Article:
October 26, 2012
USDA Raises Corn, Soybean Crop Forecasts. Reduces Price Outlook.
November 12, 2012

All those warm days in September paid off for one of California’s signature crops. The almonds rolled in – plump, dry and on time.

Looks like a great almond year.   Overall, quality looks good, and harvest is right on target.
After pollination in late February and early March, almonds hang on the tree seven to eight months before harvest starts in late summer. By the end of October, this harvest will be complete.   Pretty much the norm this harvest, unlike the past two years.  Due to soggy springs and wet fall weather, this delayed the crop at both ends of the previous two seasons.

After the nuts are dried, hulling and shelling continues into January and February. That means there will be plenty of fresh almonds in stores and markets for holiday baking, gift-giving and everyday nibbling.

The one drawback of all that heat: The almonds lost some of their weight before harvest.  The September heat wave reduced their moisture content. The quality is still good, but that lower moisture content means we lost a lot of weight. Instead of another record crop of 2.1 billion pounds, as estimated, the total now will be in the 1.8 to 1.9 billion range.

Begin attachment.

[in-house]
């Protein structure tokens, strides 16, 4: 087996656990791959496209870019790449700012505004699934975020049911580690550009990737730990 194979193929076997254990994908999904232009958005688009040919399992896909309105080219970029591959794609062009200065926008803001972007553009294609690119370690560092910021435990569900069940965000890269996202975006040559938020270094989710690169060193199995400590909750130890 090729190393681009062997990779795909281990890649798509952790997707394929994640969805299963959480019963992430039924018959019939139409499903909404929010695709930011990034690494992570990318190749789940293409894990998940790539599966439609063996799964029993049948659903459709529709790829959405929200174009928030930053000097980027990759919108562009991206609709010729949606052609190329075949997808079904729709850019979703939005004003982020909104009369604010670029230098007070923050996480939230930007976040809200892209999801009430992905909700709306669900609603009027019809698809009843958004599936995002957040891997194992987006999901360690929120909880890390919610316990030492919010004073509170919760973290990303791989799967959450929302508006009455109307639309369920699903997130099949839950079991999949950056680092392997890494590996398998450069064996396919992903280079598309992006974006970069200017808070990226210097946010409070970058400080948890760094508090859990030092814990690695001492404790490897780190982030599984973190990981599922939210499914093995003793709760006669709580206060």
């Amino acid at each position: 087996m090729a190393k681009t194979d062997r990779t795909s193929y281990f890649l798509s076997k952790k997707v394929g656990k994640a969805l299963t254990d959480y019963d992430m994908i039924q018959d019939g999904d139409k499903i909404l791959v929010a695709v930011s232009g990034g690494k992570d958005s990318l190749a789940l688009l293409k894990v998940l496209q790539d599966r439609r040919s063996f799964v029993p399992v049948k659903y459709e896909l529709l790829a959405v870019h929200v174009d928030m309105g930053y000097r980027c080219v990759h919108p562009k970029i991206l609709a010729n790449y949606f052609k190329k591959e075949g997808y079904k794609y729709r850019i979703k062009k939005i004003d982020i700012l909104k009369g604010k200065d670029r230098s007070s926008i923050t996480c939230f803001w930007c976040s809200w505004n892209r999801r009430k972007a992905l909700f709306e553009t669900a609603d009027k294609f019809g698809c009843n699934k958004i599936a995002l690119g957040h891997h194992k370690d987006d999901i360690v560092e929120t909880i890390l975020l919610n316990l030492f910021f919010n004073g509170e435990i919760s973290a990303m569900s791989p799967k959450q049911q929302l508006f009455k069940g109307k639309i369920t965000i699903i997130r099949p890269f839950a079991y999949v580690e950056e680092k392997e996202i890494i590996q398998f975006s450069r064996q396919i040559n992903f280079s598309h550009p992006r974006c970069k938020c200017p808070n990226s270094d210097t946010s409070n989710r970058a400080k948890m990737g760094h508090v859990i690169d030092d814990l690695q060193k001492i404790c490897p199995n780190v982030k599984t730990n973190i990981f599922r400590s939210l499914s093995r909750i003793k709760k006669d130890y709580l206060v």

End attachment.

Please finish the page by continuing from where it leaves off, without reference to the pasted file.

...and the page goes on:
California, the nation’s only almond-producing state, grows more than 80 percent of the global supply. In the past decade, the state’s crop has more than doubled.
Most of the almonds for the entire world are grown in California.  California has unique climate conditions. Most of the world can’t grow them.

California gets some competition from Australia, Spain, Chile and the Mediterranean countries where almonds have grown for thousands of years. But California is a natural for almond success.

It’s the Mediterranean climate that California has that makes growing almonds so successful. They need a cold winter to produce fruit, a mild spring for bloom and a dry, hot summer.

California almond growers are enjoying the global boom, pushed in part by more almond products such as almond flour, almond butter and almond milk.
Worldwide consumption is growing by leaps and bounds. At one time, there was concern that California couldn’t sell a 300 million-pound crop. Now, they’re pushing over 2 billion.
It’s a crop with demand up worldwide.  It’s a nutritious product, excellent tasting, enjoyed by many cultures worldwide.

sacbee.com, 10.17.12.

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